One set of investments, many areas of progress

Beyond meeting our obligations to individual children and families, investments in early childhood also represent good fiscal stewardship of our limited resources. They allow us to accelerate progress toward many of our most ambitious goals simultaneously. A look down the list of SDGs can help to illustrate this point:

SDG 1 focuses on eliminating poverty, and SDG 8 on economic growth. Research suggests that every US$ 1 spent on pre-primary education results in US$ 9 of benefits to society. Furthermore, long-term follow-ups of early childhood development programs show that quality ECD services can increase the wages an individual will earn as an adult.

SDG 2 focuses on hunger, SDG 3 on health and well-being, and SDG 6 on water and sanitation. Holistic ECD programs can deliver nutritional supplementation, teach children healthy hygiene habits, and deliver important public health messaging. For example, during the COVID-19 pandemic, Sesame Workshop partnered with BRAC to co-create educational media content that incorporated health and safety practices for COVID-19 mitigation. The messages were distributed safely to Rohingya refugee families and Bangladeshi host communities in Cox’s Bazaar, Bangladesh through audio announcements, storybooks, and posters.

SDG 5 envisions a world with gender equality. Quality ECD programs can ensure that girls have the same early opportunities to learn and grow as boys. Powerful girl characters in Sesame Street’s international co-productions around the world show girls they can and should dream big — and help boys develop equitable attitudes, too.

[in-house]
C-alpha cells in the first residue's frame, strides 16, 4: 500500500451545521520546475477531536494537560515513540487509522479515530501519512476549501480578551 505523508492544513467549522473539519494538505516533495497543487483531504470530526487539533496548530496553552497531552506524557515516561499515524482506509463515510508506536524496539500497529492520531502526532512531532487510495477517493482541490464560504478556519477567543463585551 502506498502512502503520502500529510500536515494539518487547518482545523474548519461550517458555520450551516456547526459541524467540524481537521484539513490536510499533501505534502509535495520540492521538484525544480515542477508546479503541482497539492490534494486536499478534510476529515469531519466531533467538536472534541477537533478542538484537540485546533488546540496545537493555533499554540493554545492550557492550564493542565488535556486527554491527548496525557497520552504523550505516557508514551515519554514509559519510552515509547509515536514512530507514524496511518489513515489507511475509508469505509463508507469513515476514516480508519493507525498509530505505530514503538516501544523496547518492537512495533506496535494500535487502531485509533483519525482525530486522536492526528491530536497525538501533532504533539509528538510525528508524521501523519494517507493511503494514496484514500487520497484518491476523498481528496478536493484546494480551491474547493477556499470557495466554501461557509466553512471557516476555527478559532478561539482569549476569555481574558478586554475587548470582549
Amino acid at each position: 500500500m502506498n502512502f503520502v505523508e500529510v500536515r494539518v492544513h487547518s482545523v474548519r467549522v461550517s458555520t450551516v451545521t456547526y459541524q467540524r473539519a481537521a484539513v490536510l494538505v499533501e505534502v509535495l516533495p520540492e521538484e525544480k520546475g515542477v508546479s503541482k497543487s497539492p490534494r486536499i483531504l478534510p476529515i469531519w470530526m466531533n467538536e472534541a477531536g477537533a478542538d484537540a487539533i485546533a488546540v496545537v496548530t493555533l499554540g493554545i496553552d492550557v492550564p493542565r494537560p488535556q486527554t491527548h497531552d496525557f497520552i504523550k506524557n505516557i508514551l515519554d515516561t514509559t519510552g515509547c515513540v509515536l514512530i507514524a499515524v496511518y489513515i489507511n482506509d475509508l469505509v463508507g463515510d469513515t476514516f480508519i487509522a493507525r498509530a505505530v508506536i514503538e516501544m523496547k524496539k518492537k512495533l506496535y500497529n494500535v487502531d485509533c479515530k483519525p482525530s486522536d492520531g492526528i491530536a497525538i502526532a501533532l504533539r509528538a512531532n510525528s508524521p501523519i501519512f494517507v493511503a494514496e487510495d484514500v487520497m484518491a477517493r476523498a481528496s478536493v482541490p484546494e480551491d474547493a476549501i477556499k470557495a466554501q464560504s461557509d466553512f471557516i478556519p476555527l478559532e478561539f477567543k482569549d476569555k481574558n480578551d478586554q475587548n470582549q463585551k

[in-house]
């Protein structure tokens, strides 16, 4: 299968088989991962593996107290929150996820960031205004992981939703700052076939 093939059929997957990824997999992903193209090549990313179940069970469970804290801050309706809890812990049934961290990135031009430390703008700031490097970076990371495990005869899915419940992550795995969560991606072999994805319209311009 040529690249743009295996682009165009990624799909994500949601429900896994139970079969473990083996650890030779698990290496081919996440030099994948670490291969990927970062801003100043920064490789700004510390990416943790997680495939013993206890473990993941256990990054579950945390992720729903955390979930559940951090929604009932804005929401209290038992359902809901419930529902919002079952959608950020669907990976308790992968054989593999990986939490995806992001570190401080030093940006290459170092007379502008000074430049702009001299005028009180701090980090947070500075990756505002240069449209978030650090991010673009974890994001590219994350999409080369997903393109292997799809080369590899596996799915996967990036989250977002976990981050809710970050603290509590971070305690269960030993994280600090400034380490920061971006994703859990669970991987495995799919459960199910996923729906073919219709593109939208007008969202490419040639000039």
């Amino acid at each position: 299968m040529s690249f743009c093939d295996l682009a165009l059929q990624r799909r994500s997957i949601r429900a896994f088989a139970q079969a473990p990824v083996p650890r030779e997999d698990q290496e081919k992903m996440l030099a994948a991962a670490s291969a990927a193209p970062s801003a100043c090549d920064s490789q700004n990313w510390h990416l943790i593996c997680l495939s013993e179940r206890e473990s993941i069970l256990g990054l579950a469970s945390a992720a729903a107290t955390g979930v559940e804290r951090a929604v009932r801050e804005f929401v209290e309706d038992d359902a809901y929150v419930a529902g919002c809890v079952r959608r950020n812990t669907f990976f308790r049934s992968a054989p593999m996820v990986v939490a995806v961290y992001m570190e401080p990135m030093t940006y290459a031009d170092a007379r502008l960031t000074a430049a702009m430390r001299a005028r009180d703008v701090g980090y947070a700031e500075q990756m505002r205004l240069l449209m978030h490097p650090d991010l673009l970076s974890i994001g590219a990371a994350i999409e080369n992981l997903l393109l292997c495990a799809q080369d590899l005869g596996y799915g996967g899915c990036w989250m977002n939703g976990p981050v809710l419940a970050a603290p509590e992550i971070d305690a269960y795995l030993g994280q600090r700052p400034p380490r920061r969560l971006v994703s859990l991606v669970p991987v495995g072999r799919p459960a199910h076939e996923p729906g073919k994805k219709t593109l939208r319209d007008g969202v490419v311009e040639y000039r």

Of course, the educational benefits of ECD are among the most well-documented effects. SDG 4 focuses on education, with a target specifically on quality early childhood development, care, and pre-primary education. Quality ECD programming and early learning through play is shown to build a foundation for a child’s later success in school and beyond. UNICEF is working with field offices, Sesame Workshop, and other partners to reimagine the ECD Kit for Emergencies — estimated to have reached more than 7 million children globally between 2009 and 2018. The revised Kit will increase opportunities for all children in humanitarian settings, including those with disabilities, to engage in quality, play-based learning. Next year, the United Nations Secretary-General will host an Education Summit aimed at getting governments to increase the level of priority and resources they give to education.

As we take stock of where we are and where we want to go as a global community, let us recommit to supporting children and families with healthy beginnings as the only way we can truly make progress toward the 2030 Agenda.

Together, we can equip the world with a generation ready to thrive and to drive the world’s next ambitious agenda.

Amina Mohammed, Deputy Secretary-General of the United Nations and Sherrie Westin, President of Sesame Workshop